“After a year, I realised that everyone knew me only as the boss’ son and I had no identity of my own,” Patel says. “I quit the job and left Bombay, mainly because I wanted to start my own factory but couldn’t get an industrial licence around the city.” Neighbouring Gujarat had just announced a new industrial policy, so he decided to move to Ahmedabad – which held an emotional appeal for him, too.
Beginning business in 1977, he and C.B. Patel set up Patel Filters and signed a 49:51 joint-venture deal with epc (engineering, procurement, and construction) company Hindustan Dorr-Oliver (hdo). “We were their manufacturing arm, making machines exclusively for them,” he says. “We got to work with fertiliser, paper and sugar units all over the country, and got a very large footprint.” Seven years later, Dubai-based businessman M.R. Chhabria acquired hdo’s foreign parent, and bought out the Patels the following year.
Mahendra Patel moved out of the first company he had founded, and set up Patel Machinery on land he had bought in the Gujarat Industrial Development Corporation area along with the plot for Patel Filters. Experienced in designing many special-purpose machines for Windsor as well as his own company, he decided to stick to his passion for machine design. “We began doing job work for Windsor and others, but that was no fun – it was not what I wanted to do,” he says.
Peter Windsor, who was his legal guardian when he was at university, sent him and his wife to Dusseldorf to meet a senior director of Klockner. “He took us to his weekend cottage and made me an offer: to join them for expansion in India, because he felt I could help take the company from R10 crore to R100 crore in five years,” Patel says. “My only conditions were that I wouldn’t report to my father, though he was md and my best friend, and that I would stay in Ahmedabad. Everyone agreed, and I built a second factory at Vatva nearby in 1985. This was an opportunity to give free rein to my design thinking:
I developed a small extrusion machine, and we started making these, fully designed and developed in India. My father knew R.D. Aga of Thermax very well, and we exported Windsor’s injection moulding machines to the erstwhile USSR through the Pune company, because it had a balance of rupees with that country.” He took the company to the targeted R100 crore in 1990 and quit.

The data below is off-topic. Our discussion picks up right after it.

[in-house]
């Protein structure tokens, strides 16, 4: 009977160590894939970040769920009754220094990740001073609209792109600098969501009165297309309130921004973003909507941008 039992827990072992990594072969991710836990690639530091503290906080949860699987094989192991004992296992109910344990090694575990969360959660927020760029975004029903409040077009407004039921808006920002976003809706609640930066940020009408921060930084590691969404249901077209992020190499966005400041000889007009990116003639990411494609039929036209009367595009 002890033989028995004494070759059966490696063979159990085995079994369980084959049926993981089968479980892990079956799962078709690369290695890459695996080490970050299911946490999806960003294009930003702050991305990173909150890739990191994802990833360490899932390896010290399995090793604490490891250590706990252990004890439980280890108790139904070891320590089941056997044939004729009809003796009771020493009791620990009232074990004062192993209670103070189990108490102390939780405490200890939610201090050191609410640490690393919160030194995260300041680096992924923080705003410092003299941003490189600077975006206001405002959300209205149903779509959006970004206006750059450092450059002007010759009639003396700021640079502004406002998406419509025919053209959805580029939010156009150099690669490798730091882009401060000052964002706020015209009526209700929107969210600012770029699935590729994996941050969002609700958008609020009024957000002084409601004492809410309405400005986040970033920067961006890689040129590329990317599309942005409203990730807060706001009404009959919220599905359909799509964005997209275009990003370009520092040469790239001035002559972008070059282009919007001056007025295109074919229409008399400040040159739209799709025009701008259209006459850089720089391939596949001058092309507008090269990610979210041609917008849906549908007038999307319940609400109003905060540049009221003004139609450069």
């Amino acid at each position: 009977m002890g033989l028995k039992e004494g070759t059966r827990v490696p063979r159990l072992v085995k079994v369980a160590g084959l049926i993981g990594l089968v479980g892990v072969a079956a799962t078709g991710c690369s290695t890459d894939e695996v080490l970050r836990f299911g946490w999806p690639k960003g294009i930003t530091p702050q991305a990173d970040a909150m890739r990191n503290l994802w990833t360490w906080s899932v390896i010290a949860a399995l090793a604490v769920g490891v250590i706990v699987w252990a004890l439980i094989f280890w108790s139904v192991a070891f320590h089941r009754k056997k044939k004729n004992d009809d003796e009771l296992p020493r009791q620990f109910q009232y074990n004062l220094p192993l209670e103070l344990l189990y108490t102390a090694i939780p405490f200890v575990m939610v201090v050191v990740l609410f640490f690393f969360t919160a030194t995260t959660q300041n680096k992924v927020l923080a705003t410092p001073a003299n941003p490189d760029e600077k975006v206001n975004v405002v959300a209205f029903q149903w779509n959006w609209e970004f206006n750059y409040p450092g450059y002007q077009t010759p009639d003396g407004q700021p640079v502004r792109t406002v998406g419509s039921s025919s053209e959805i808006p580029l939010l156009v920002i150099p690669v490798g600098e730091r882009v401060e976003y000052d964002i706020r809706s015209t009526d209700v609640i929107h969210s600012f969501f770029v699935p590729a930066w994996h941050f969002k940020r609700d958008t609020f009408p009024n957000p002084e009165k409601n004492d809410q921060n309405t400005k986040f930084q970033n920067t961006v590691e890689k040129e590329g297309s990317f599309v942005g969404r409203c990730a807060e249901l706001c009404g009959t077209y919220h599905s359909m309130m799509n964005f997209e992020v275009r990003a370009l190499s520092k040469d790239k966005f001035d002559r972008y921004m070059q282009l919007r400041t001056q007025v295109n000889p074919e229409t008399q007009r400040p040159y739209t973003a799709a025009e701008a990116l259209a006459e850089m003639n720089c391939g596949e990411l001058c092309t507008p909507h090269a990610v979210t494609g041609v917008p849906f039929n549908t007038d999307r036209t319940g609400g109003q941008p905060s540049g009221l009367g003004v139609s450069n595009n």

Mamata continued to grow, with new manufacturing plants and companies, to keep pace with the changing and growing needs. “We were luckily in the right place at the right time,” he says.
Continuing to grow globally, too, Mamata set up its Chicago factory in 2005 to take and finish India-made machines for local needs. “We sent 250 machines from here last year, and are all set to increase this number in the current year,” adds C.B. Patel. “More than 50 of these were directly to the end customer.” Another seven years later came an opportunity to make packaging machines at Sarasota in Florida, but a takeover deal with Klockner Bartell fell through and Mamata set up its own factory in Bradenton, about 20 km away.
“Mahendra Patel is a respected person in the industry,” says S.V. Joshi, founder-chairman, Nichrome, a Punebased packaging machines manufacturer. “Our verticals are different. We never looked at M amata as our competitors.” The larger company had, in fact, contacted Joshi with a takeover proposal – which he declined because his son-in-law Harish Joshi, who had taken over the reins of Nichrome, had just died and “we had suddenly slipped down on our management bandwidth”, he adds.
Mahendra Patel’s management style is to interact freely with his employees at all levels, which keeps morale in the organisation high. Says Shirish V. Divgi, managing director of Mitcron Engineering, who was the group company’s first employee and has been there since 1995, along with five others who joined at the same time: “We get respect and the freedom to do what we want and grow.” While Desai has worked with N.K. Patel, too, all the ceos of the group companies are similar, know one another and have worked together for many years. “We are one big family!” he says – a family that continues to grow.